Shiver me timbers!

Written by: Catherine MacGillivray, Photography by: Ricardo Barcelo and Miguel Escalante

Being surrounded by men wearing eye patches and?brandishing cutlasses it seemed I was either on the?set of one of the Pirates of the Caribbean movies or had?stepped back in time a couple hundred years.

This, however, was just part of the swashingbuckling fun enjoyed each year in the Cayman Islands during the Pirates Week festival.

Started as an off-season attraction in 1977, the extravaganza has now become a firm favourite with locals as well as visitors who fly in especially for the event. It’s a great excuse to dress up like Johnny Depp, star of the blockbuster films, and make new friends with some yo ho ho and a bottle of rum. Despite how this might sound, it quickly becomes apparent that it’s not all debauchery but, in fact, great fun that all the family can take part in.

The festival spans 11 days and includes a mock pirates’ landing, the Cayman Islands governor being taken “hostage”, a float parade, fireworks and street dances as well as heritage days around the districts.

The atmosphere is terrific; all the better if you put on your pirate costumes and really get into the spirit of the event. I didn’t, and felt a bit left out, making a mental note to sort out some old clothes and large hoop earrings for next year. All around me though, it seemed even the tiniest tot was learning to count out pieces of eight.

As well as the official events, many of the bars have their own Pirates Week themes, so don’t be surprised to see Captain Henry Morgan or Blackbeard serving you food or drinks. The Seattle Seafair pirates who visit each year are also fun to link up with. This lively group engages in charitable work while entertaining at the festival, singing ribald songs and inviting bar patrons to join in.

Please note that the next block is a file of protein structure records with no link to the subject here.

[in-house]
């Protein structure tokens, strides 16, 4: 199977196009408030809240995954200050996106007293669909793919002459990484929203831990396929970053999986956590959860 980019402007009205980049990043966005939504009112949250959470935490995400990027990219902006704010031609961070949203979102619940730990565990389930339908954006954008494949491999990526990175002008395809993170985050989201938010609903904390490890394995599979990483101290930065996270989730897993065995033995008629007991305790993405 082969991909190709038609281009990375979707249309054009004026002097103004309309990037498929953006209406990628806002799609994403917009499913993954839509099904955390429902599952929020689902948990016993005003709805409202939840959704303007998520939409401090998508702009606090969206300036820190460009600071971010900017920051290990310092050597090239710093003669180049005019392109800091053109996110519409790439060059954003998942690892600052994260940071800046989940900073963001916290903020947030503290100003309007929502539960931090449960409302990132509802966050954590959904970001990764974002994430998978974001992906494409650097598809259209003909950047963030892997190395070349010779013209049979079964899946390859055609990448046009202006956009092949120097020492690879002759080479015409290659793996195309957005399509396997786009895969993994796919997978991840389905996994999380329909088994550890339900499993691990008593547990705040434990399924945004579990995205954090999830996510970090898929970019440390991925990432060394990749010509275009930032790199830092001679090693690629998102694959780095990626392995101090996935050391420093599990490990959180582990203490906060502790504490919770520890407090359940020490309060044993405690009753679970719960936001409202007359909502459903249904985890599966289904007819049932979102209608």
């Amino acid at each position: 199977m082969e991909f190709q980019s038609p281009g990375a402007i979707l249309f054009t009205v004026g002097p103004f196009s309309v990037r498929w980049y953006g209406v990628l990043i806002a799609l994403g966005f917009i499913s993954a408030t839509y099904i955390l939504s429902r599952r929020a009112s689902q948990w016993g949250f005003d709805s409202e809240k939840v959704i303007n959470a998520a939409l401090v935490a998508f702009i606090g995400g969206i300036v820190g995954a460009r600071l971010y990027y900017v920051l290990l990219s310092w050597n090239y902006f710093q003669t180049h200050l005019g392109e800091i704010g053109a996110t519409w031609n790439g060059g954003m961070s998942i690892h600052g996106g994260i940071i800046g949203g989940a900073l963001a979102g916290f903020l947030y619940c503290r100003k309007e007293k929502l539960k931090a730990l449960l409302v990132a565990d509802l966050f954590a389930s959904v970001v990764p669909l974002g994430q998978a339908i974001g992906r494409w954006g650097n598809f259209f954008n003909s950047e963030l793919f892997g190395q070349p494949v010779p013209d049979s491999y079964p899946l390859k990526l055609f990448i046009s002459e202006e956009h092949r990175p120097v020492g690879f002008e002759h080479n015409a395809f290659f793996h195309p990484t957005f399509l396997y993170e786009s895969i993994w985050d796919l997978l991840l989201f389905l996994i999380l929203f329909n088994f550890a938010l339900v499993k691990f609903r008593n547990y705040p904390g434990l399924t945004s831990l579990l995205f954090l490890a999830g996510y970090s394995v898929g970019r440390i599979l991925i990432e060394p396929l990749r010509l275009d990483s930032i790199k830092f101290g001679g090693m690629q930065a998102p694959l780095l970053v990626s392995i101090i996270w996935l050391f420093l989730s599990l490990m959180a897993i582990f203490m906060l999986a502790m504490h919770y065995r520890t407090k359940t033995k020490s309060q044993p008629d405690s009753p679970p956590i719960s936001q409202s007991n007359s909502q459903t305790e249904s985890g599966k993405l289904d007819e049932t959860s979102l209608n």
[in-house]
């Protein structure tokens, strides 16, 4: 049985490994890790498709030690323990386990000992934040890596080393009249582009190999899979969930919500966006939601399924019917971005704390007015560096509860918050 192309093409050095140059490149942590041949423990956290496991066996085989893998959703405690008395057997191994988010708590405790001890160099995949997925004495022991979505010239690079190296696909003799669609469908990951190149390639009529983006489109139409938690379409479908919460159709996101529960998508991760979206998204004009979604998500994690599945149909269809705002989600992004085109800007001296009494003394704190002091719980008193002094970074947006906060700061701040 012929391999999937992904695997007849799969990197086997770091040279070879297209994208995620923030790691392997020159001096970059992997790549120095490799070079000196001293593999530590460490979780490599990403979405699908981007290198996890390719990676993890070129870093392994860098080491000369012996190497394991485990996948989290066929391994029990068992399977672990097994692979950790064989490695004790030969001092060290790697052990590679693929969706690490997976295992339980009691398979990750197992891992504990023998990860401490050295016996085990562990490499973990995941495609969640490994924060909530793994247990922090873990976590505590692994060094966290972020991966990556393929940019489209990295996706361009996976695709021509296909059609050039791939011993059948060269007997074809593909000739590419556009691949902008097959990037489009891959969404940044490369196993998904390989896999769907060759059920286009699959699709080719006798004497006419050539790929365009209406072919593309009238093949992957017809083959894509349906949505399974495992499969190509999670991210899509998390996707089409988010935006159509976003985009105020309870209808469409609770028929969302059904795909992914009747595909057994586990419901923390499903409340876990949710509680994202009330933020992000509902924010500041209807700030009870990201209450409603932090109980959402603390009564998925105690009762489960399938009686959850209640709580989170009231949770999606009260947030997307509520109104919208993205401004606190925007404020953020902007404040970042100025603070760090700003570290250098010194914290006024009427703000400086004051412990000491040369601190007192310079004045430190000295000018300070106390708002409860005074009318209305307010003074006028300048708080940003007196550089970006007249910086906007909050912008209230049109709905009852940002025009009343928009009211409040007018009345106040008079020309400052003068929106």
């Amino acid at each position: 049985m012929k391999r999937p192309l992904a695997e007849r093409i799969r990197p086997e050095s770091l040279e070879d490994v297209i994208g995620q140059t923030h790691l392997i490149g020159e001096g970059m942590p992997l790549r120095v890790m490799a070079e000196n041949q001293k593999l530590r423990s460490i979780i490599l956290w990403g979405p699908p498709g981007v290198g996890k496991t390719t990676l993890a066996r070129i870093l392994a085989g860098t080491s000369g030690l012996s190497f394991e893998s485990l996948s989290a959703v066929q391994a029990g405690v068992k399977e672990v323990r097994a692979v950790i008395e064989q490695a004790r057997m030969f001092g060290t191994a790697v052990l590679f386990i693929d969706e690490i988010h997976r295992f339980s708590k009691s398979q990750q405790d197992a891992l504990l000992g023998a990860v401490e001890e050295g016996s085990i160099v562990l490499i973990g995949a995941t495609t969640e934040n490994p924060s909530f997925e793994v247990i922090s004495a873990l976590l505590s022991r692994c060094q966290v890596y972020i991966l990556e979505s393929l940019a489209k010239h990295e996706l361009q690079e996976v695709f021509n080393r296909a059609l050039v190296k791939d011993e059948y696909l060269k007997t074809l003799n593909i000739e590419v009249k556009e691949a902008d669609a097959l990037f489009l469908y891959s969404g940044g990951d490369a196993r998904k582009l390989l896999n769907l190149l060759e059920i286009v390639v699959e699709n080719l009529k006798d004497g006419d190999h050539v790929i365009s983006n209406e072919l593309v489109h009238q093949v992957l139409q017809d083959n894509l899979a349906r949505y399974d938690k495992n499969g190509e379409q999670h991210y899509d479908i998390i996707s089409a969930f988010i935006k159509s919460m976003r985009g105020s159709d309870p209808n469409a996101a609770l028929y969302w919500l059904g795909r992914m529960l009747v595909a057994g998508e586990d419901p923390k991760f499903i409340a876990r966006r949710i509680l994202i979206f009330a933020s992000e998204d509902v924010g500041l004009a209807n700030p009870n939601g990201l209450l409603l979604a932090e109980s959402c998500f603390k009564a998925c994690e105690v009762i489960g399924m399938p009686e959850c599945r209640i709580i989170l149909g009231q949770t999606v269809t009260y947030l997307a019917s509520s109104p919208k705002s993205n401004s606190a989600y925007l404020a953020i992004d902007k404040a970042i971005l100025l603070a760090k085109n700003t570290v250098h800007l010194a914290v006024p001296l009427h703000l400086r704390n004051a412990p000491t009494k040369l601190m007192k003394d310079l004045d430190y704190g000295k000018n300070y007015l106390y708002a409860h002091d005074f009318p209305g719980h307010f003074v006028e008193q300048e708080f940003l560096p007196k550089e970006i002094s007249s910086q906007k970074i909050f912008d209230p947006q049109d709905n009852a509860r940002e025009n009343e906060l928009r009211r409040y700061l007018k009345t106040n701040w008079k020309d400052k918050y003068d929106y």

This year, the festival begins on Saturday, November 4 with a float parade on Little Cayman, the smallest of the three Cayman Islands, which is a good option for those seeking an early start to events or who want to enjoy the entertainment on a smaller, quieter scale.

The main focus of Pirates Week is on Grand Cayman, where there is a pre-Pirates Week happy hour on Thursday, November 9 at Breezes by the Bay bar followed by a kick-off party at The Wharf restaurant, to get everyone in the mood.A costume competition the following morning in downtown George Town encourages revellers to get dressed up, so be sure to take your camera along, as there are some colourful characters around.

The Friday night fireworks, which are part of the first-night celebrations, are spectacular. Most people congregate around George Town harbour but the view from anywhere along Seven Mile Beach is just as magnificent. You can pick almost any spot after dark and probably have it to yourself. Cayman has a low crime rate, so you can enjoy yourself without fear of being harassed; just don’t consume liquor and swim, as chances are there won’t be a lifeguard around to keep an eye on you.